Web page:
How did you become interested in science?
My parents encouraged habits of reading and tinkering. I read diverse books, everything from comic books to Indian epics. When I was in school, my father was working on electronic automation of industrial processes. For instance, if a company is manufacturing something out of plastic, how can the whole process be automated? This was the trend at the time in Europe and my father worked for a company that had German roots.
I learned from him how to map circuits and replace components. Soon I was fixing household appliances in the neighborhood. I was even fortunate enough to receive a hand-me-down computer, an old Intel. I figured out how to install a new Linux operating system on it and developed a habit of programming.
What was your educational path?
In India, you choose your path in high school. I chose the science stream. I got a bachelor’s degree in electrical engineering and a master’s degree in information theory, both in the state of Gujarat where I grew up.
Those degrees prepared me for a career in signal processing. I started working as a designer of electronic systems that track targets. These were radar-based tracking methods. I worked for a defense company doing this for about one year. After working with one-dimensional signals, I wanted to pursue multidimensional signals. So, I applied to graduate programs in magnetic resonance imaging, ultrasound imaging, and optical imaging. I found a great mentor, Colin Sheppard, at National University of Singapore. So, I moved to Singapore to study for Ph.D. in optics and biological microscopy.
Around summer 2010, I went to the Marine Biological Laboratory in Woods Hole, Massachusetts to explore biological applications of an imaging method I had developed in Singapore. I thoroughly enjoyed my interactions with Shinya Inoué, Rudolf Oldenbourg, Tomomi Tani, and wider Woods Hole community. While I was there, I became very interested in the question of how living systems achieve directed functions by tuning the alignment of biological molecules.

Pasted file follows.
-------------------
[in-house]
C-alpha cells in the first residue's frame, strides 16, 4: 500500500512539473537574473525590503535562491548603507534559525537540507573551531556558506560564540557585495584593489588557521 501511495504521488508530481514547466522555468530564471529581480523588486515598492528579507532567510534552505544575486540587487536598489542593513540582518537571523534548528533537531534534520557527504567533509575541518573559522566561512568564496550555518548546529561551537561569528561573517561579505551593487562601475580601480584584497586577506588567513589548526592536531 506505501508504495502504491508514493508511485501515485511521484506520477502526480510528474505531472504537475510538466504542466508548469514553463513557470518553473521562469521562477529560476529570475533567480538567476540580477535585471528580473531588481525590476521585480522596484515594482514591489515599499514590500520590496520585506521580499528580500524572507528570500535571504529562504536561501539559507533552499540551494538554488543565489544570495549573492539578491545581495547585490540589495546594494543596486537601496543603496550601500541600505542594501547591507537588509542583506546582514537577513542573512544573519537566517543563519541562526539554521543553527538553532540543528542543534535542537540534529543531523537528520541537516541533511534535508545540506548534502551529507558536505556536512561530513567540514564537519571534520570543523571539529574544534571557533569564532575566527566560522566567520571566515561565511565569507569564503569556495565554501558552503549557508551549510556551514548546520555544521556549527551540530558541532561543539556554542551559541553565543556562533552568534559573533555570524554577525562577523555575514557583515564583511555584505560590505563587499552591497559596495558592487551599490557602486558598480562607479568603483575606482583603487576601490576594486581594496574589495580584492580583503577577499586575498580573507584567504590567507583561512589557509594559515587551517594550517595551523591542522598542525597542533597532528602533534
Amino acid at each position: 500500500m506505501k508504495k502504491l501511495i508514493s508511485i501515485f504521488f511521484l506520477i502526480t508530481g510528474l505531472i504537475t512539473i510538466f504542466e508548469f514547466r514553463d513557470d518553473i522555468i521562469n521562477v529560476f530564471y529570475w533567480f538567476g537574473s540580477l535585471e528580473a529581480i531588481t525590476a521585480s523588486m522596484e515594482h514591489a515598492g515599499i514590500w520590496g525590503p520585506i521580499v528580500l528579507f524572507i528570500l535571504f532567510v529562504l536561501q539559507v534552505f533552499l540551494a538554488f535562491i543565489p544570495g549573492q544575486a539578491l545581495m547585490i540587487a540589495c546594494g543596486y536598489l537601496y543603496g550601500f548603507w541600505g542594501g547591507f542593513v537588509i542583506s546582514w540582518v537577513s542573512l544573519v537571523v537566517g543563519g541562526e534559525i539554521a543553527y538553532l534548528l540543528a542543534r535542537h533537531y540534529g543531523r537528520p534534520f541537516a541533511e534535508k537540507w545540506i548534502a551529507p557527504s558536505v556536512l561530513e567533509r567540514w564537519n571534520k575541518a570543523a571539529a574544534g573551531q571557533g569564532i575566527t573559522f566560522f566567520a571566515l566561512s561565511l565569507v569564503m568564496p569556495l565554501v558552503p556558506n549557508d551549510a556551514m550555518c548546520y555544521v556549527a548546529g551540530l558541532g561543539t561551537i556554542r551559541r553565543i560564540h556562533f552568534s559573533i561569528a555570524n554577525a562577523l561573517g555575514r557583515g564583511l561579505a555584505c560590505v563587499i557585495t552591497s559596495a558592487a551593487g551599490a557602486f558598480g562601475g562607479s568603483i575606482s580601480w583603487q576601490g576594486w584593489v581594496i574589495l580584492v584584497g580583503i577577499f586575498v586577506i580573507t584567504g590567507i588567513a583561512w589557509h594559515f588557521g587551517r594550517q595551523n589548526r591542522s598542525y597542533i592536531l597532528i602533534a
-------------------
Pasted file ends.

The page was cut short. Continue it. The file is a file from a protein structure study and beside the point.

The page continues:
In 2011, I went back to Woods Hole with a Human Frontier Science Program fellowship to study this question. The cells move in a specific direction and divide at a specific location, and this direction comes from nanoscale order of biomolecules. Imaging molecular order in live cells was a challenge, which I addressed with my colleagues at MBL. The fellowship and MBL’s collegial environment gave me an opportunity to interact with leading biologists and examine important problems in biology.
In 2014, I became Assistant Research Scientist at the Marine Biological Laboratory and continued my work there.
What brought you to CZ Biohub?
I was looking for an opportunity to move into a scientific leadership position. I heard about CZ Biohub and became very intrigued. Everyone I talked with during my interview was exceptionally talented and very collegial. I subscribe to its mission: overcome bottlenecks in life sciences. I am also excited about the Cell Atlas project. If mankind wants to understand living systems, then we have to understand the “machinery” of the unit of life. I am interested in designing imaging and computational methods that will impact questions that are fundamentally and clinically important. This is the work that CZ Biohub is doing.
Biology is in some ways the toughest frontier. I was already working in a collaborative environment and I wanted to continue doing so.
When you aren’t working, what do you like to do?
I spend any free time with my family. My son, who is eight, likes to ride bikes and catch crabs. I have also become a sparring partner for him as he is learning martial arts. Photography is a hobby of mine. I am interested in immersive photography, for example. I like to experiment with the Google Cardboard Camera app. Also, during my time at MBL, I began participating in outreach events with elementary and high school-aged kids. I get the sharpest questions from kids. I want to continue interacting with students.
- BEng – Gujarat University
Electronics and Communication Engineering
- MTech – DA-IICT (Dhirubhai Ambani Institute of ICT)
Information and Communication Technology
- PhD – National University of Singapore
- Human Frontier Science Program Post Doctoral Fellow – Marine Biological Laboratory
Computational microscopy of order in living systems